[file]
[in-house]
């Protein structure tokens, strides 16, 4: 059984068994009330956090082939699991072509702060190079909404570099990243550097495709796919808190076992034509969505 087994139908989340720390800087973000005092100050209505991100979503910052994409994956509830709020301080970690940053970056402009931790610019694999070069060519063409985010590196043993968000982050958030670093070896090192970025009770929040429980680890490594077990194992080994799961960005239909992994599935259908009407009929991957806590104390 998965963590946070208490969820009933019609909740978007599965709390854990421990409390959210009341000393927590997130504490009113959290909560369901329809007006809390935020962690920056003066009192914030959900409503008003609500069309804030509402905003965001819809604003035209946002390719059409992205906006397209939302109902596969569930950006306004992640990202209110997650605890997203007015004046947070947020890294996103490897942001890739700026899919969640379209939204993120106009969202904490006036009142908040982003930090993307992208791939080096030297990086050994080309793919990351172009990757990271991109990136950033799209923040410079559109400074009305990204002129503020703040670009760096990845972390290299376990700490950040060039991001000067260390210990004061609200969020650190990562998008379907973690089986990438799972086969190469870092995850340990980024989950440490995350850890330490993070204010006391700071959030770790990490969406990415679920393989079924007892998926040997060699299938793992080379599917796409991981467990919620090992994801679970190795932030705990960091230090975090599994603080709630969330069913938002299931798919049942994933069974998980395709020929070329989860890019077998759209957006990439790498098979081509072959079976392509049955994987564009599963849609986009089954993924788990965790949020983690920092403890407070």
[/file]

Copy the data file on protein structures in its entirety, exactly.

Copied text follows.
[in-house]
């Protein structure tokens, strides 16, 4: 059984068994009330956090082939699991072509702060190079909404570099990243550097495709796919808190076992034509969505 087994139908989340720390800087973000005092100050209505991100979503910052994409994956509830709020301080970690940053970056402009931790610019694999070069060519063409985010590196043993968000982050958030670093070896090192970025009770929040429980680890490594077990194992080994799961960005239909992994599935259908009407009929991957806590104390 998965963590946070208490969820009933019609909740978007599965709390854990421990409390959210009341000393927590997130504490009113959290909560369901329809007006809390935020962690920056003066009192914030959900409503008003609500069309804030509402905003965001819809604003035209946002390719059409992205906006397209939302109902596969569930950006306004992640990202209110997650605890997203007015004046947070947020890294996103490897942001890739700026899919969640379209939204993120106009969202904490006036009142908040982003930090993307992208791939080096030297990086050994080309793919990351172009990757990271991109990136950033799209923040410079559109400074009305990204002129503020703040670009760096990845972390290299376990700490950040060039991001000067260390210990004061609200969020650190990562998008379907973690089986990438799972086969190469870092995850340990980024989950440490995350850890330490993070204010006391700071959030770790990490969406990415679920393989079924007892998926040997060699299938793992080379599917796409991981467990919620090992994801679970190795932030705990960091230090975090599994603080709630969330069913938002299931798919049942994933069974998980395709020929070329989860890019077998759209957006990439790498098979081509072959079976392509049955994987564009599963849609986009089954993924788990965790949020983690920092403890407070």